NASHVILLE, Tenn. — The state legislature will take up a bill on Wednesday that will make it possible for law enforcement and sexual assault survivors to track the status of a rape kit, with the hope that none would go missing or untested.
Advocates and the bill sponsor say it puts emphasis on the victim – as a victim-centered, victim-friendly, and trauma-informed piece of legislation.
The bill is called the Jim Coley Rape Survivor Protection Act and would establish a number of requirements, including retrieving rape kits within seven days, shortening the TBI submission deadline to 45 days, increasing storage time from three to 10 years, and having the TBI create electronic tracking.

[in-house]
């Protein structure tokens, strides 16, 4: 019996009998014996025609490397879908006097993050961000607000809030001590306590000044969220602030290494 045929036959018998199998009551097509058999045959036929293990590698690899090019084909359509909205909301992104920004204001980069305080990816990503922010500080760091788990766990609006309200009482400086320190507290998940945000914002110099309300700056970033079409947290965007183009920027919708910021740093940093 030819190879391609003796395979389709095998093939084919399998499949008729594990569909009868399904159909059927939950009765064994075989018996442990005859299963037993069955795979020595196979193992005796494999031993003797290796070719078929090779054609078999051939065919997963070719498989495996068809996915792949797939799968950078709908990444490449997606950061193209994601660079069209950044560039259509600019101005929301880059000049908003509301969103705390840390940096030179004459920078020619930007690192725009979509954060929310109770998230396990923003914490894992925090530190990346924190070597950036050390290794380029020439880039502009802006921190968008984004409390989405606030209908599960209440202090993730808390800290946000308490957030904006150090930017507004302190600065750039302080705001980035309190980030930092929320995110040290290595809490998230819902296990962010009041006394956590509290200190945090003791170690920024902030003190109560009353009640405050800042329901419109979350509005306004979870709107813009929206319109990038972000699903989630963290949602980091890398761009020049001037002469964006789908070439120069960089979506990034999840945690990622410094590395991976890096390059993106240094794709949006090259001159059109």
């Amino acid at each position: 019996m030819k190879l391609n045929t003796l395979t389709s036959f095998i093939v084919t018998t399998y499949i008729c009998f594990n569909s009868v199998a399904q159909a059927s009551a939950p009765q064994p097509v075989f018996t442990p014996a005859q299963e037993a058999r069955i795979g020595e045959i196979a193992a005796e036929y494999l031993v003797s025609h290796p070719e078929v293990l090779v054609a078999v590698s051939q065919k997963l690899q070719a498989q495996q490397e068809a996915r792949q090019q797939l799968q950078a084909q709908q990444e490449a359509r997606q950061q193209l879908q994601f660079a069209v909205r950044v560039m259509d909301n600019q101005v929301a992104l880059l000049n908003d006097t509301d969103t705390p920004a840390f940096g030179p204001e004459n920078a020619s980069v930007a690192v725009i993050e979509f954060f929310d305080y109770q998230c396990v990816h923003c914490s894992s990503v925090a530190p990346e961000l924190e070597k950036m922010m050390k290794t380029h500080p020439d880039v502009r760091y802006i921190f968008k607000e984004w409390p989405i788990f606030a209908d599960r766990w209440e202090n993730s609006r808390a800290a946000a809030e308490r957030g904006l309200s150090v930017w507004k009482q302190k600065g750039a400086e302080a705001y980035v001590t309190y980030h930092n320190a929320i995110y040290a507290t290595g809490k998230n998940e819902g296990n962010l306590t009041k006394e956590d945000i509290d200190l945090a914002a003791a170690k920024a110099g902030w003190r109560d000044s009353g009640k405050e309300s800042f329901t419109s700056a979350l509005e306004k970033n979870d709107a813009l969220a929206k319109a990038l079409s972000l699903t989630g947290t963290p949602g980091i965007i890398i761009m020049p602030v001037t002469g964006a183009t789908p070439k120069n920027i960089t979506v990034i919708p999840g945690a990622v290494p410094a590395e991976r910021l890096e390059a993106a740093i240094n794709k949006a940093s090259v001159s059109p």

Rachel Freeman is the president of the Sexual Assault Center, which brought Nashville its first standalone rape exam clinic. She says this bill could give power back to victims.
“After facing this intrusive crime, so much power and control is taken away, and this is one way of our state being able to give power and control back to the victim so they can track the case and so they don’t feel quite as lost in the system,” Freeman said.
The bill would also give victims the right to have an advocate with them.
State Representative Bob Freeman, who’s working on the bill, says he’s confident the right voices have been heard to change how Tennessee handles rape kits.
“I’ve worked with all the stakeholders to make sure everybody’s views have been heard through this whole process,” he said. “This bill actually worked all the way through the House the last legislative session, and I’m just honored to pick it up and carry it again.”
About 30 other states have made laws similar to this one.